The untapped segment of FemTech: sexual health

The untapped segment of FemTech: sexual health cover

Recently, the UN Women’s organization rightly pointed out the powerful impact femtech can have on sexual health and rights worldwide.

There is a huge taboo on sexual health issues. We need more powerful health education. And the need for personalized prevention, diagnosis and treatment of all things sexual health is a perfect fit with digital or hybrid female health.

They will gain attraction from insurers, employee benefits and other health innovators.

Dive into sexual health, the untapped segment of Femtech.

What about our sexual health?

“Sexual Health is the state of physical, emotional, mental and social well-being related to sexuality; it is not merely the absence of disease, dysfunction or infirmity.” (WHO)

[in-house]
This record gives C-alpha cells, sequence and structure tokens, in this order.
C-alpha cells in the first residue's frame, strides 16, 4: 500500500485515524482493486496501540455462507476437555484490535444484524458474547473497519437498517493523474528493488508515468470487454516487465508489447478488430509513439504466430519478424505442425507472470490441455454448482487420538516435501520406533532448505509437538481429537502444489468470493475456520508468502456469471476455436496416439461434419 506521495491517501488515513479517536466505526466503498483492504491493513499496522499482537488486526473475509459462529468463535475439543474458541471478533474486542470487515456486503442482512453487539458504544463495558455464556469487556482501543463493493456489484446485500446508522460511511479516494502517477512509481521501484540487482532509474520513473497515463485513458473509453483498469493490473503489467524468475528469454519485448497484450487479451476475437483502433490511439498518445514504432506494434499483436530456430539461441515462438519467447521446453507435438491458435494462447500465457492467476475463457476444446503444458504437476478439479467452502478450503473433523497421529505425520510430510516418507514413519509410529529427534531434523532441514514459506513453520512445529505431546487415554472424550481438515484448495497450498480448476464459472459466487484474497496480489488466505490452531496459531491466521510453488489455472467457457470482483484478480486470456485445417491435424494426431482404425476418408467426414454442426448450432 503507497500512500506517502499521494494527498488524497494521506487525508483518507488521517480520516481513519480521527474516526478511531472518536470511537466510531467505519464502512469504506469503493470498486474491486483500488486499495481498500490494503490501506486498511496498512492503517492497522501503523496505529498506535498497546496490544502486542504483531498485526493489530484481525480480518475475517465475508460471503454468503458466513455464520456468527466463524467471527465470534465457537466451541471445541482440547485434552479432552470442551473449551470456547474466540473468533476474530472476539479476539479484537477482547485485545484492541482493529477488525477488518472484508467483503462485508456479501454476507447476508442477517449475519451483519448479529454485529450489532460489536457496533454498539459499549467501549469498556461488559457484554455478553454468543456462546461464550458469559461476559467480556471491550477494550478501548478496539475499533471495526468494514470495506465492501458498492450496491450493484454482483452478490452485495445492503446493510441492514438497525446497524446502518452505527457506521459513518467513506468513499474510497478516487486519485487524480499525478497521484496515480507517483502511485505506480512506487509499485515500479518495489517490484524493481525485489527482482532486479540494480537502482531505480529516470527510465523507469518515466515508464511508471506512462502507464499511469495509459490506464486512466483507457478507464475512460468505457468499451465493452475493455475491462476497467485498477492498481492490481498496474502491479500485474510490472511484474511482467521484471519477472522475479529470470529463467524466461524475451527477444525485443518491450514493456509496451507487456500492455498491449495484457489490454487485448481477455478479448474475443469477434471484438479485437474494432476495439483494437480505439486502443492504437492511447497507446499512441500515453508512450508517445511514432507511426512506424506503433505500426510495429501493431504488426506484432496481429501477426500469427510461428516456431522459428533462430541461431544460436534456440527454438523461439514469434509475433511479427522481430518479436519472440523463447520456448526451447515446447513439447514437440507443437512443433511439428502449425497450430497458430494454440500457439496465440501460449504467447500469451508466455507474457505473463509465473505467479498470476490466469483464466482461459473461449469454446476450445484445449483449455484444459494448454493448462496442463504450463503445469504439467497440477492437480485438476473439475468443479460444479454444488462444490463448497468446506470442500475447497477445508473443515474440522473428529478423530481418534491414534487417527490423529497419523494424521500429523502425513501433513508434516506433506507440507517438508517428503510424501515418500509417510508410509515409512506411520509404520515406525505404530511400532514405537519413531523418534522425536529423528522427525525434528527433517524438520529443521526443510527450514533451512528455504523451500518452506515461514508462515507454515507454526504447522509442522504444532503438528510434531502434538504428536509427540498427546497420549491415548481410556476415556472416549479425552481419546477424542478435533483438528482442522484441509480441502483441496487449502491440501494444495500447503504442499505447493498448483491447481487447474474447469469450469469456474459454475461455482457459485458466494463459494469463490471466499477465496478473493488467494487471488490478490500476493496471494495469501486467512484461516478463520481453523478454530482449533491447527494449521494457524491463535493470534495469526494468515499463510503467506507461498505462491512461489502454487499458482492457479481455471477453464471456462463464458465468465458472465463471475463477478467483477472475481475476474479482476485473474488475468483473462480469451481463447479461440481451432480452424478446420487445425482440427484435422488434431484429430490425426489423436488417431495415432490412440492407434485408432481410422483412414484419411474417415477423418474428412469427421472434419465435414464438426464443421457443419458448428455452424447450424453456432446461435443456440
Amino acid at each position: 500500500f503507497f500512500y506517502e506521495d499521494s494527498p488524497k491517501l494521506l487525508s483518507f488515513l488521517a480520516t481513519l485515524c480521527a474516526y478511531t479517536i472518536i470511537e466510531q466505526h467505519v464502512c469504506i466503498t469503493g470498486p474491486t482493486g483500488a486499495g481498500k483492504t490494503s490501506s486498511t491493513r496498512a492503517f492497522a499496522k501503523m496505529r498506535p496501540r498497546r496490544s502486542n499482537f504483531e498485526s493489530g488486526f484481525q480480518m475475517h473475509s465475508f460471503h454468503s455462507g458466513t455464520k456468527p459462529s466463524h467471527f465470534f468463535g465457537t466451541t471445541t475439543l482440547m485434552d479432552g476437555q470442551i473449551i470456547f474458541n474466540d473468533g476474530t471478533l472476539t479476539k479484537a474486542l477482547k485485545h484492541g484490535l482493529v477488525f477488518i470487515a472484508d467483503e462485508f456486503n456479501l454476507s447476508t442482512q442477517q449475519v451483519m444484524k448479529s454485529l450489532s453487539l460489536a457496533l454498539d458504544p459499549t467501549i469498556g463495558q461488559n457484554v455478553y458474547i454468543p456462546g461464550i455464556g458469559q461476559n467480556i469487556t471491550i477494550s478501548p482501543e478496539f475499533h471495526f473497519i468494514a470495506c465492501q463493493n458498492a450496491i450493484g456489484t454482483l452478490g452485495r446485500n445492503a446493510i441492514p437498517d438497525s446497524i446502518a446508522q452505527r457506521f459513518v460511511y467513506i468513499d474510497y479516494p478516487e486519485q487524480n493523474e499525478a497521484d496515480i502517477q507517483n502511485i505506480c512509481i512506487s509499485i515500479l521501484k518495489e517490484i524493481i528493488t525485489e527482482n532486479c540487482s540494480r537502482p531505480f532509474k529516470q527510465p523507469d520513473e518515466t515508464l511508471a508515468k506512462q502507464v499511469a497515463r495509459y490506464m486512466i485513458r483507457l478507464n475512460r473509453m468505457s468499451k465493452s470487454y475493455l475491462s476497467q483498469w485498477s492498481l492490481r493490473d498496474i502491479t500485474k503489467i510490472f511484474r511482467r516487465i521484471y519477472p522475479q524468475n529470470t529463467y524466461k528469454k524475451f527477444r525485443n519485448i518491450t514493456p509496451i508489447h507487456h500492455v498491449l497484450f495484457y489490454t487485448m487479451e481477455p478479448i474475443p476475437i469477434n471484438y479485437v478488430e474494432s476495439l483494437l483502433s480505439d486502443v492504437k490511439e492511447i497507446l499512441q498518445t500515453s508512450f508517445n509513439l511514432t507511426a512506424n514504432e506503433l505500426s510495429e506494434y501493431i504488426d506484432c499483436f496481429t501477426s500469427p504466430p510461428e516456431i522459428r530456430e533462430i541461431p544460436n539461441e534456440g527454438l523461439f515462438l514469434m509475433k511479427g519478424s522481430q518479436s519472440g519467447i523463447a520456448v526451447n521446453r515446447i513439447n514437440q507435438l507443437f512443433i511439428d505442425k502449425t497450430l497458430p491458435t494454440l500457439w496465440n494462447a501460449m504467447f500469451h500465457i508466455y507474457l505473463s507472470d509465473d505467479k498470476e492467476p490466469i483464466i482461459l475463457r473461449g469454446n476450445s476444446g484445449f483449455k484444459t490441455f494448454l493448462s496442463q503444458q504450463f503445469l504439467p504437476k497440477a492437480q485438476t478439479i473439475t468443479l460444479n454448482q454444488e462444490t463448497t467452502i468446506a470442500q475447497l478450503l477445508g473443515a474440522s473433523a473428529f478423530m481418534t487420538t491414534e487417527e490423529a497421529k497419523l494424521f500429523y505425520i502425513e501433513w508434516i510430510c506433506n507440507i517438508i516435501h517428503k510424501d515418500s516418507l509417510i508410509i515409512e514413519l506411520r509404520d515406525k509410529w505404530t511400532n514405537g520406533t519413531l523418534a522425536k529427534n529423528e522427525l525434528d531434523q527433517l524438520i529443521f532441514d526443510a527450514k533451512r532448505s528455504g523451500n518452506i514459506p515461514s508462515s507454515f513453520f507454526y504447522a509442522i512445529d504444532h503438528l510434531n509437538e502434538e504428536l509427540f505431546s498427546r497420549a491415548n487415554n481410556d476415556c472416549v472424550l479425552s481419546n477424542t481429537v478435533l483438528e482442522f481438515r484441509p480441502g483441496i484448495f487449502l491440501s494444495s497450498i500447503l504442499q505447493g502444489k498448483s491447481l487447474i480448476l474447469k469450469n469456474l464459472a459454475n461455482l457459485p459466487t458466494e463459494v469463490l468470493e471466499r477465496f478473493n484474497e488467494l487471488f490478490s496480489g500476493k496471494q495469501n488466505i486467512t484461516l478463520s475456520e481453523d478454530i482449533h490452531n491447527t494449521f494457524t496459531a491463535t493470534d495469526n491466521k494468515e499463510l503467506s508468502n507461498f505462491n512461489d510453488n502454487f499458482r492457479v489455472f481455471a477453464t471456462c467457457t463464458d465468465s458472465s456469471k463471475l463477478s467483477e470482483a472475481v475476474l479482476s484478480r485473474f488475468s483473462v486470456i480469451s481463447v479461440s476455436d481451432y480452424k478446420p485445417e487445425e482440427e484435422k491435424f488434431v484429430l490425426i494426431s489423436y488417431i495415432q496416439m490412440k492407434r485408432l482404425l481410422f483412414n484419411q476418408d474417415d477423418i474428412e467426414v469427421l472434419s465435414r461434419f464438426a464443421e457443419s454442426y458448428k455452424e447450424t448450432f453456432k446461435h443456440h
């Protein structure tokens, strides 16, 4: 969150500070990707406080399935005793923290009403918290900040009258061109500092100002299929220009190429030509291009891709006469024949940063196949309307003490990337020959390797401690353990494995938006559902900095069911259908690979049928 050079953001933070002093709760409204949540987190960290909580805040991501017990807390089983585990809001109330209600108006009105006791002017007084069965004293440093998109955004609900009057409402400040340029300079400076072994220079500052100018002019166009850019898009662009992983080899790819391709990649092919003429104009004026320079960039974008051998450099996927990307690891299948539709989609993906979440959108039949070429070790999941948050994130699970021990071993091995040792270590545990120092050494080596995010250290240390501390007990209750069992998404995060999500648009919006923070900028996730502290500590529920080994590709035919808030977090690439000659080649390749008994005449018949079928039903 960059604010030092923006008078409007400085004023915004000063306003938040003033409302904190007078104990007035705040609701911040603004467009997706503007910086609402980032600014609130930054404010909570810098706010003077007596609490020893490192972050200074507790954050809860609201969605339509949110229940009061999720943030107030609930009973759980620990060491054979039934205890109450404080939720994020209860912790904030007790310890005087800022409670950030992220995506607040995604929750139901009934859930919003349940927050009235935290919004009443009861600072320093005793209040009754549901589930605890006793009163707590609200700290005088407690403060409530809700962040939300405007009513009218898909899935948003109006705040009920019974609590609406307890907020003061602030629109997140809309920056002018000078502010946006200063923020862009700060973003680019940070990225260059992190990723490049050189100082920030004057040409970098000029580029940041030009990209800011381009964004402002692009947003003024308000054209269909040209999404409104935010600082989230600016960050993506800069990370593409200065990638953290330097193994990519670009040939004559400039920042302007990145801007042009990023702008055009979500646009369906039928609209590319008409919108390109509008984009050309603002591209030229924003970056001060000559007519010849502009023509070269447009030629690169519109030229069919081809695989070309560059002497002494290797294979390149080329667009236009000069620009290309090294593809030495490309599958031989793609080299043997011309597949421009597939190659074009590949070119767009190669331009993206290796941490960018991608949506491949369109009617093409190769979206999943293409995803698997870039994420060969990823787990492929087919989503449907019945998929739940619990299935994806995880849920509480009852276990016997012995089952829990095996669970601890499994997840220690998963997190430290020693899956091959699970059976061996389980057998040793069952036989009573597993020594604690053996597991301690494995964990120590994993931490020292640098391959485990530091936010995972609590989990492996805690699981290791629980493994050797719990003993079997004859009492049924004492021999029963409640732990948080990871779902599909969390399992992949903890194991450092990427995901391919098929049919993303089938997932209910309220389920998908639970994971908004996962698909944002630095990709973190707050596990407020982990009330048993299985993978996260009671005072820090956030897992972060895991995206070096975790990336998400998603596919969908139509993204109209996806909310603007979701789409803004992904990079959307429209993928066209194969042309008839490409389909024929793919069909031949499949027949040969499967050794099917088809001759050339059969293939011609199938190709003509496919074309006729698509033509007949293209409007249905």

As awareness for mental and physical health continues to grow, there is a gradual shift towards a more holistic approach to healthcare. The impact of sexual health, on the other hand, often remains overlooked. The WHO emphasizes that sexual health plays a fundamental role in the well-being of individuals and even economies.

Limited knowledge and taboo

Although sex seems to be all over the place, it’s striking how limited our knowledge of sexual health is and how sexual health questions (on normal functioning of our body and sexual health, disease symptoms and risks, services and treatments, self-care, …) keep on being taboo:

  • 76% of US female teenage students indicate ‘they are thought more about the biology of frogs than the human female body at school’ (*)
  • more than half of Belgians have no valid knowledge about HIV, mostly younger (under 34) and older (over 65) people